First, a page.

For creating a docker image one needs to understand the concept of the Dockerfile file. A Dockerfile is a simple text file responsible for creating the Docker image wherein a docker image is a read-only file with a bunch of instructions that when executed results in the creation of a Docker container. A Dockerfile usually consists of the below keyword –
FROM– Tells us what base image to be used for creating the image
MAINTAINER– Specifies the author of the image
RUN– Builds the container
VOLUME– Allows to externally mount a volume via the host itself or a Docker data container
ENV– Sets the environment variables that are used in the Dockerfile and any script that it calls
COPY– Copy a file (in the same directory as Dockerfile) to the container
CMD– Specifies a default command to run within a container
ENTRYPOINT– Specifies a specific executable to run within a container
2.3.1 How to create a Dockerfile?
Three areas are kept in mind while creating a docker image –
- Making the consistent design of your images as they are easier to maintain and will reduce maintenance when developing new images
- Reducing the build time by integrating it with continuous integration
- Reducing the image size to improve the security, performance, efficiency, and maintainability of the container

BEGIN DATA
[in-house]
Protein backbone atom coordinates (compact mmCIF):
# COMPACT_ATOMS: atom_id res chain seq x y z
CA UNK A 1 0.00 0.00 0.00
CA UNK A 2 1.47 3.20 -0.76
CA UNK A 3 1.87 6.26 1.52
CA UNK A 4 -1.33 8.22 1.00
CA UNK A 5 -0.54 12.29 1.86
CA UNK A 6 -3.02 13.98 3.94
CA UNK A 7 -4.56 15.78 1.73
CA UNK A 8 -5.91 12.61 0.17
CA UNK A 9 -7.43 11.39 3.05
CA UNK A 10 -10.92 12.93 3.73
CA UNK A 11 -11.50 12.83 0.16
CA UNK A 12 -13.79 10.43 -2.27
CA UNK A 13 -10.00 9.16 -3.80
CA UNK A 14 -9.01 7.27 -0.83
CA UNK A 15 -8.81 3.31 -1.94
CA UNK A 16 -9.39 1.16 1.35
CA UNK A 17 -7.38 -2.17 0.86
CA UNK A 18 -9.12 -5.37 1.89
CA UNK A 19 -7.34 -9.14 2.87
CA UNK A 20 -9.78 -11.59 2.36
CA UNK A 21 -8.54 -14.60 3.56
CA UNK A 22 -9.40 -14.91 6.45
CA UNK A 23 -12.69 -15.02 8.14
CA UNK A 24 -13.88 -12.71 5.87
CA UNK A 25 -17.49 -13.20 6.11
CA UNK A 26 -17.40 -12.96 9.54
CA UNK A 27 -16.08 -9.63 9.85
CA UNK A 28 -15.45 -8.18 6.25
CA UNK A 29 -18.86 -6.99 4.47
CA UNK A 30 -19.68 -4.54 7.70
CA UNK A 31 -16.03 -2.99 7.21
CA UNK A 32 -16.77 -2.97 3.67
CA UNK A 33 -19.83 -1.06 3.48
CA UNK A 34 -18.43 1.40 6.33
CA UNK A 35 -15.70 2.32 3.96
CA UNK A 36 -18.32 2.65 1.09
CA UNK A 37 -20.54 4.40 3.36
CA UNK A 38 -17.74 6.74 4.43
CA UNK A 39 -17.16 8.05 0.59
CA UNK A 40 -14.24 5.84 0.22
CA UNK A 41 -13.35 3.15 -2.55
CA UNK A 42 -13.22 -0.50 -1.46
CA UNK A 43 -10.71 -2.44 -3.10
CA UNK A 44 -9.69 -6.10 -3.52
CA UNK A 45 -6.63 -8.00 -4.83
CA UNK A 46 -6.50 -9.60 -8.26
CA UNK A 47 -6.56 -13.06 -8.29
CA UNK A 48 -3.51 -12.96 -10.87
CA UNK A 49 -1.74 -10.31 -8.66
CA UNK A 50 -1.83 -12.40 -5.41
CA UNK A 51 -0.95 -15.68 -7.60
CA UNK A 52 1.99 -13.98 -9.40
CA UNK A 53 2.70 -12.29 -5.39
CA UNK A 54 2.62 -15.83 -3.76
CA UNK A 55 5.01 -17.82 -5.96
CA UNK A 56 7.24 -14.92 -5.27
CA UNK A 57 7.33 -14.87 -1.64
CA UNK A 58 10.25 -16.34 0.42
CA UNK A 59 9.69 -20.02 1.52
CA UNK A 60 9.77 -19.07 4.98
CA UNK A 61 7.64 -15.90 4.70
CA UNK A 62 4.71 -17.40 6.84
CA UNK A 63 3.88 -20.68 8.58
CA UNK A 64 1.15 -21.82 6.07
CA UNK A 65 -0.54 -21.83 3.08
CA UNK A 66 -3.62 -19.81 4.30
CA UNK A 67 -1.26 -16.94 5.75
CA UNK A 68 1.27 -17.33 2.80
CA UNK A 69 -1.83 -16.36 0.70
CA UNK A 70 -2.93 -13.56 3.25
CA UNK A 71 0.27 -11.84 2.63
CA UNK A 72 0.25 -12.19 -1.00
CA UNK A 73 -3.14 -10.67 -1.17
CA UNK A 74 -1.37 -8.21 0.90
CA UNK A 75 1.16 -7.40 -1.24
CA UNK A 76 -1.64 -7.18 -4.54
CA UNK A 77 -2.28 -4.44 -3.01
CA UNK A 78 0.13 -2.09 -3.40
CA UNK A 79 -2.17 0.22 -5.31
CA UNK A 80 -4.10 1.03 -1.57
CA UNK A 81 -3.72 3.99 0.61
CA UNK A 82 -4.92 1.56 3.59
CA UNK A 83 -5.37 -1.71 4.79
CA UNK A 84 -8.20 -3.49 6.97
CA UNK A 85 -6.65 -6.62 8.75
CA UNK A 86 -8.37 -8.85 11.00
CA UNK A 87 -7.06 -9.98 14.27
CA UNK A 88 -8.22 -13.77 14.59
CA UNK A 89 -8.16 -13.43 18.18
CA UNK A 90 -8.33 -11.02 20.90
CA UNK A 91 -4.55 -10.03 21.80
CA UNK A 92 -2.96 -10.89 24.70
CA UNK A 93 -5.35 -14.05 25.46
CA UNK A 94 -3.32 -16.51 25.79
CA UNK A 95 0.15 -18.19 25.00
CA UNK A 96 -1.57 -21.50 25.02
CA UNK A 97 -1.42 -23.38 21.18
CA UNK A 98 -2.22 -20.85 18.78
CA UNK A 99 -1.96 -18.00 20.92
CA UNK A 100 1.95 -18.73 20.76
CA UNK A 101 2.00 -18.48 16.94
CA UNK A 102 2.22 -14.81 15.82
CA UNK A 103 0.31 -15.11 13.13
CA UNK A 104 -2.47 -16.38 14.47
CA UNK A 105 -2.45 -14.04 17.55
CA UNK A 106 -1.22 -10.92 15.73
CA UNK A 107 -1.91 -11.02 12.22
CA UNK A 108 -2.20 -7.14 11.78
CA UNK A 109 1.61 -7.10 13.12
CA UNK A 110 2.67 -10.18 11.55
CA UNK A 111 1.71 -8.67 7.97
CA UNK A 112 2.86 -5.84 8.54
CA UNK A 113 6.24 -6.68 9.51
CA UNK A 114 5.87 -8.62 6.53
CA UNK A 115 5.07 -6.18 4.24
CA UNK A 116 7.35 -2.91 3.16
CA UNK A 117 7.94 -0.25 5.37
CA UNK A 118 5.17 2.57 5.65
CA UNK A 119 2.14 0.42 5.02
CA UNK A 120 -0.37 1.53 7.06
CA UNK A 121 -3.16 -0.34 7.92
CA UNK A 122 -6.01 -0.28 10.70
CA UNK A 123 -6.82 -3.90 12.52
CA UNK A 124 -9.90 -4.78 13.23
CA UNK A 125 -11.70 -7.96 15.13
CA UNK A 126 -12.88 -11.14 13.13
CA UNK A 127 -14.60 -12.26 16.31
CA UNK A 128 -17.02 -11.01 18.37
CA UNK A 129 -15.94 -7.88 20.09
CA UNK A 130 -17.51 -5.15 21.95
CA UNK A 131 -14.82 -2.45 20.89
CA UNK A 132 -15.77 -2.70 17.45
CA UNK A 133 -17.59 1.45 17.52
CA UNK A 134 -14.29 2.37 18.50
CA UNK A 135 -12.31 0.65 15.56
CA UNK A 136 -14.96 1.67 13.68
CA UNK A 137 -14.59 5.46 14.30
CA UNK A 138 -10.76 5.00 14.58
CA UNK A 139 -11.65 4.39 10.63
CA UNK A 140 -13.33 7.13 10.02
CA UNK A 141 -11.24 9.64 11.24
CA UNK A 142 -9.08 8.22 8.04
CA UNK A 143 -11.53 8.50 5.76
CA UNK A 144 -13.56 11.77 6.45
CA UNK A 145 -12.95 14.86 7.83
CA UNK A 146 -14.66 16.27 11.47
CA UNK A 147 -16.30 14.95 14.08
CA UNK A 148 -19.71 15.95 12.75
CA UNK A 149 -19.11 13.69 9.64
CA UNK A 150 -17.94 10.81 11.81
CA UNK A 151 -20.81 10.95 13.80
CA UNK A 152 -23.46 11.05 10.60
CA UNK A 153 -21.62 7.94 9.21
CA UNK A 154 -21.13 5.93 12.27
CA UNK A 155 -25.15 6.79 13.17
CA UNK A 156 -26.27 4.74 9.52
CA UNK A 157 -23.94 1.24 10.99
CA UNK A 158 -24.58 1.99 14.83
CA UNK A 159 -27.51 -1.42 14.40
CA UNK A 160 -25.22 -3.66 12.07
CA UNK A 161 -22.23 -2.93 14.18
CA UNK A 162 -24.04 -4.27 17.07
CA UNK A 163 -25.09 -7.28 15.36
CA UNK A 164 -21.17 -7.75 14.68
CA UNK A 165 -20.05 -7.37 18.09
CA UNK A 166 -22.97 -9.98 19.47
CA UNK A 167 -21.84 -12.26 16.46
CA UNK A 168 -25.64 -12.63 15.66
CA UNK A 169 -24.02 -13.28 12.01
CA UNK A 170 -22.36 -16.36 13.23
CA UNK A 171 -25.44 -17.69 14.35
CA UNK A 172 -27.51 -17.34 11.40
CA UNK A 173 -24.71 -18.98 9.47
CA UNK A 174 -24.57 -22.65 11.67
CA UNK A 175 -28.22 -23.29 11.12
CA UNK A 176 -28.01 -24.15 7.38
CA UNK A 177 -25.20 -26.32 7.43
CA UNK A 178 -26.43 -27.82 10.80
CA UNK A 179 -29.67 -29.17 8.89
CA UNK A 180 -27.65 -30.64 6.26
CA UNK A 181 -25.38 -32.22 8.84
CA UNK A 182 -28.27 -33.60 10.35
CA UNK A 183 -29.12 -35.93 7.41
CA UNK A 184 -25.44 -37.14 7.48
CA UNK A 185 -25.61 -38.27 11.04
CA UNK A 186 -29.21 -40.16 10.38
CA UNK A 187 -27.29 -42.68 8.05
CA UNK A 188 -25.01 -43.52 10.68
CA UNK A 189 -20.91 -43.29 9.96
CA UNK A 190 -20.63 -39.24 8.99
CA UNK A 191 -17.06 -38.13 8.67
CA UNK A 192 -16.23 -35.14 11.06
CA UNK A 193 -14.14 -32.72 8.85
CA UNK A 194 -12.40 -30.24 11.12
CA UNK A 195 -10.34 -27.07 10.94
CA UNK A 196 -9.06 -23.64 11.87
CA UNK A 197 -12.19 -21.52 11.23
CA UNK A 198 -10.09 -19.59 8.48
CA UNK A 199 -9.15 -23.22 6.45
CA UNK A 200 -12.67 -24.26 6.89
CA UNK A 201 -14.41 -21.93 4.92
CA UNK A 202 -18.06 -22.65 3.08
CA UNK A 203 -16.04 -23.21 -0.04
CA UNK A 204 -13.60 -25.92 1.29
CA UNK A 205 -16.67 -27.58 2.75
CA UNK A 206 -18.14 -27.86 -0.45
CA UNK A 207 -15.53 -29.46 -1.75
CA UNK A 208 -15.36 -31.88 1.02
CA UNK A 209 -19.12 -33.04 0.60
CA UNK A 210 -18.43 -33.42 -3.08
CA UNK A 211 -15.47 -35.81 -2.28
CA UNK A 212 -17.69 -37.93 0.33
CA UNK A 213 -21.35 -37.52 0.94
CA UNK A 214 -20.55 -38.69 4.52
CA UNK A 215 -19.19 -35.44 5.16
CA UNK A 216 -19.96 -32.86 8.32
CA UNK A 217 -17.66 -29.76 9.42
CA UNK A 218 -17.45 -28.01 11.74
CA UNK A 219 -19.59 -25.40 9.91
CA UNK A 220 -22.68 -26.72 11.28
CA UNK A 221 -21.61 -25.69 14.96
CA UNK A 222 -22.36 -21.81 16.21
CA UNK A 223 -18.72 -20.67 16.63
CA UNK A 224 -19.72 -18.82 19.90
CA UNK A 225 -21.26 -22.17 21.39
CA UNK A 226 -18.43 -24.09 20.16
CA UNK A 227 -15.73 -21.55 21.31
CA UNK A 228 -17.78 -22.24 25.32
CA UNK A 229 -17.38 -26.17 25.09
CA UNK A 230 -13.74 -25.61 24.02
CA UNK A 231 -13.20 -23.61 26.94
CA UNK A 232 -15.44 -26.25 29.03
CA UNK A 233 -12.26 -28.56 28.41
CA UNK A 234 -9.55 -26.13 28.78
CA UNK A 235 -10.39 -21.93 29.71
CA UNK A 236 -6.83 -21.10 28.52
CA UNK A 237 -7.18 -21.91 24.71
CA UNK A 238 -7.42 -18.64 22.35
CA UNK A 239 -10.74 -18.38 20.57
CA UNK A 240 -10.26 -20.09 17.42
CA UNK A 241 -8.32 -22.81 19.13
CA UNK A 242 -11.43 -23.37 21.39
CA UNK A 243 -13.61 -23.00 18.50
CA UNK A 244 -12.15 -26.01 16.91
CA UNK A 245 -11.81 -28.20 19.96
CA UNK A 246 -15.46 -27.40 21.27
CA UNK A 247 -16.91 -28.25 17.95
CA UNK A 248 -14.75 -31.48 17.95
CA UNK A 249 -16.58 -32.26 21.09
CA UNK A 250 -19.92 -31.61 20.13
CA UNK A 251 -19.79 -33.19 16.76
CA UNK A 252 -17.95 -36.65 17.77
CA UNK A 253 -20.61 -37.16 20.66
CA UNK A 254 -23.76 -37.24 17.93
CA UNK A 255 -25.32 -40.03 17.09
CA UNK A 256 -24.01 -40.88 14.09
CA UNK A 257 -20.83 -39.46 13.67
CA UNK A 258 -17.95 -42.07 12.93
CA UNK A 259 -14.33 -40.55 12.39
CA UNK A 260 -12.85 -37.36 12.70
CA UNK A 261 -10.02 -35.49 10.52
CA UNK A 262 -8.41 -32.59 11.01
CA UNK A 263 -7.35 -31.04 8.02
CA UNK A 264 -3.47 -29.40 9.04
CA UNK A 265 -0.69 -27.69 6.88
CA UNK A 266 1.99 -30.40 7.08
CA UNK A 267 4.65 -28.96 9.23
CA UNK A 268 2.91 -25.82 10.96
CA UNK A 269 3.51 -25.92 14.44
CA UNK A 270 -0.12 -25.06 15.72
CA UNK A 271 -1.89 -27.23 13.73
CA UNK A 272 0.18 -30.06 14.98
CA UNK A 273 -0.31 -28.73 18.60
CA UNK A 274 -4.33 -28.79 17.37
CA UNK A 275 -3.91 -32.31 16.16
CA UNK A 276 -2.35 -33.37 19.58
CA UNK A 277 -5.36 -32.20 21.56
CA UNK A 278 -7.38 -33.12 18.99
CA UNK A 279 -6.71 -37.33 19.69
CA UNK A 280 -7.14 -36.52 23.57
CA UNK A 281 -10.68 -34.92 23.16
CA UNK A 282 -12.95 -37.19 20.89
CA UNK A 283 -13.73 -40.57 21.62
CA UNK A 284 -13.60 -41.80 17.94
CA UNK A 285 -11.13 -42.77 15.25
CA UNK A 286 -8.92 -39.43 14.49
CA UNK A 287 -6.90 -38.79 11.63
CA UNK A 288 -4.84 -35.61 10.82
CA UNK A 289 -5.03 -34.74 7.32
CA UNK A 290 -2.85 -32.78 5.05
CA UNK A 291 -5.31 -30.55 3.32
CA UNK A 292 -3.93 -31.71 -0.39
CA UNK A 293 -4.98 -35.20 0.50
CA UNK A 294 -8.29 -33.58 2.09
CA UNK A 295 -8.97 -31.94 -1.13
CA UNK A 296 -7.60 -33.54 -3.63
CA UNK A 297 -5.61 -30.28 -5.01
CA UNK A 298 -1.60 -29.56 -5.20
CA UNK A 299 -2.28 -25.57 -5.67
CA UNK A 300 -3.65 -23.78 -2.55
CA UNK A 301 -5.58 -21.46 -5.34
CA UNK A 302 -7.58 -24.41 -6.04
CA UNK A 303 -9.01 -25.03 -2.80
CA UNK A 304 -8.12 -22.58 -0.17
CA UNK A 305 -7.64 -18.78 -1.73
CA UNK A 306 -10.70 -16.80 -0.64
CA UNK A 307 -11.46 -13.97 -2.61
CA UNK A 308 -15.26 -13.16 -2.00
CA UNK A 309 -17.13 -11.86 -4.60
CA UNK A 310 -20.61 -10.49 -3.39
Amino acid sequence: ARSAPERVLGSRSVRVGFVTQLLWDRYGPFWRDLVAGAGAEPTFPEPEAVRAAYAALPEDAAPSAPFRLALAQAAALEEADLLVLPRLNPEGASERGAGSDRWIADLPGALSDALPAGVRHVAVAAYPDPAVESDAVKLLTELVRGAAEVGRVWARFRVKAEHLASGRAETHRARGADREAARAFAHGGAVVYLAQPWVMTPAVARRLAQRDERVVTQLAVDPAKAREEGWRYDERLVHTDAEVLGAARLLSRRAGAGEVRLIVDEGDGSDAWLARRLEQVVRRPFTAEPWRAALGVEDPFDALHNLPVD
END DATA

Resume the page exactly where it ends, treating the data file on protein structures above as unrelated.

- Securing the containers to protect the application from external threats or attacks
Below is an example of Dockerfile with the important commands. The same Dockerfile can be modified based on the business needs or the application code.
FROM ubuntu LABEL maintainer="email@example.com" ADD appsetup / RUN /bin/bash -c 'source $HOME/.bashrc; echo $HOME' CMD ["echo", "Hi everybody!"]
2.3.2 Building a docker image from Dockerfile
Dockerfile is used to create a docker image. Let us see how to build an image with Dockerfile. The basic syntax to build an image is –
docker build location_of_your_dockerfile
If you’re already in the directory where Dockerfile is located, put a dot instead of location i.e.
docker build .
You can also add the
-t flag to tag the new image with a name. Once the image is built successfully you can verify whether it is created or not with the help of the below command –
2.4 Docker image commands
Several commands are associated with the docker image and let us understand them one by one –
docker image build– Build an image from the Dockerfile
docker image inspect– Display information about the docker image
docker image prune– Remove all images from the host system
docker image pull– Pulls an image from the repository
docker image push– Pushes an image or a repository to a registry
docker image tag– Create a tag that refers to a source image
That is all for this tutorial and I hope the article served you with whatever you were looking for. Happy Learning and do not forget to share! Happy learning and do not forget to share!
In this tutorial, we learned about Docker and different variations in the docker image command. You can also download the commands used in this tutorial from the Downloads section.
This was a tutorial on learning Docker and playing around with the docker image command.
You can download the full source code of this example here: Introduction to Docker Image